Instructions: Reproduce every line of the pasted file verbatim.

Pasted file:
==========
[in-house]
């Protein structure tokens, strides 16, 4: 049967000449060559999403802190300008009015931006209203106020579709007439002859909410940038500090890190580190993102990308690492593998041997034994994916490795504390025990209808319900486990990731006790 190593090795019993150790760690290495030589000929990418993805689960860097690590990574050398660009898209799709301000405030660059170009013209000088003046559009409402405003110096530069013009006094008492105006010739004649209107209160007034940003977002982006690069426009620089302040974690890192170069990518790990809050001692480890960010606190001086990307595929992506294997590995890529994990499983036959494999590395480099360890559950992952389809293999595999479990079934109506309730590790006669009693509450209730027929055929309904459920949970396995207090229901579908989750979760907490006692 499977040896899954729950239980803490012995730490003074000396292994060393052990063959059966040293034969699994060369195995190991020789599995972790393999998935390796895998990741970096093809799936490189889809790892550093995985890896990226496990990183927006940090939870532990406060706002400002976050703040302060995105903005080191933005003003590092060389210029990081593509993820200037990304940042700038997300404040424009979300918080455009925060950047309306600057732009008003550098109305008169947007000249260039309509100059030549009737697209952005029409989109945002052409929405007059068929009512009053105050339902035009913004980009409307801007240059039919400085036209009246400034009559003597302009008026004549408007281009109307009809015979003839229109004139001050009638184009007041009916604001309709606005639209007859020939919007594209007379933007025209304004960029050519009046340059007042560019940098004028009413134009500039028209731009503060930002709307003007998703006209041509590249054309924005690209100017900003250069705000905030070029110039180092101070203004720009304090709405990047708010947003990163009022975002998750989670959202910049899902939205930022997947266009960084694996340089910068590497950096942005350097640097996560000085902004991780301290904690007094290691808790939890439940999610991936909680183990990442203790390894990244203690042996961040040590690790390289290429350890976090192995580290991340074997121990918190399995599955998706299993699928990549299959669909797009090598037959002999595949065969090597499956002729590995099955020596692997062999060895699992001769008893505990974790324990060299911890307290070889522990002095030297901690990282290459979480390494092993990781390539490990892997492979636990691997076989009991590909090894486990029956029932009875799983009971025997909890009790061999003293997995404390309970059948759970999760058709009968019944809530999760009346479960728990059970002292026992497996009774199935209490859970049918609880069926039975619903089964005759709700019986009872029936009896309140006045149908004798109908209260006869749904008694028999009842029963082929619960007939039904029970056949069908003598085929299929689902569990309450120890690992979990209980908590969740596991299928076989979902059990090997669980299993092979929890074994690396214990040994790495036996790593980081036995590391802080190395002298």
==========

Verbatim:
[in-house]
């Protein structure tokens, strides 16, 4: 049967000449060559999403802190300008009015931006209203106020579709007439002859909410940038500090890190580190993102990308690492593998041997034994994916490795504390025990209808319900486990990731006790 190593090795019993150790760690290495030589000929990418993805689960860097690590990574050398660009898209799709301000405030660059170009013209000088003046559009409402405003110096530069013009006094008492105006010739004649209107209160007034940003977002982006690069426009620089302040974690890192170069990518790990809050001692480890960010606190001086990307595929992506294997590995890529994990499983036959494999590395480099360890559950992952389809293999595999479990079934109506309730590790006669009693509450209730027929055929309904459920949970396995207090229901579908989750979760907490006692 499977040896899954729950239980803490012995730490003074000396292994060393052990063959059966040293034969699994060369195995190991020789599995972790393999998935390796895998990741970096093809799936490189889809790892550093995985890896990226496990990183927006940090939870532990406060706002400002976050703040302060995105903005080191933005003003590092060389210029990081593509993820200037990304940042700038997300404040424009979300918080455009925060950047309306600057732009008003550098109305008169947007000249260039309509100059030549009737697209952005029409989109945002052409929405007059068929009512009053105050339902035009913004980009409307801007240059039919400085036209009246400034009559003597302009008026004549408007281009109307009809015979003839229109004139001050009638184009007041009916604001309709606005639209007859020939919007594209007379933007025209304004960029050519009046340059007042560019940098004028009413134009500039028209731009503060930002709307003007998703006209041509590249054309924005690209100017900003250069705000905030070029110039180092101070203004720009304090709405990047708010947003990163009022975002998750989670959202910049899902939205930022997947266009960084694996340089910068590497950096942005350097640097996560000085902004991780301290904690007094290691808790939890439940999610991936909680183990990442203790390894990244203690042996961040040590690790390289290429350890976090192995580290991340074997121990918190399995599955998706299993699928990549299959669909797009090598037959002999595949065969090597499956002729590995099955020596692997062999060895699992001769008893505990974790324990060299911890307290070889522990002095030297901690990282290459979480390494092993990781390539490990892997492979636990691997076989009991590909090894486990029956029932009875799983009971025997909890009790061999003293997995404390309970059948759970999760058709009968019944809530999760009346479960728990059970002292026992497996009774199935209490859970049918609880069926039975619903089964005759709700019986009872029936009896309140006045149908004798109908209260006869749904008694028999009842029963082929619960007939039904029970056949069908003598085929299929689902569990309450120890690992979990209980908590969740596991299928076989979902059990090997669980299993092979929890074994690396214990040994790495036996790593980081036995590391802080190395002298």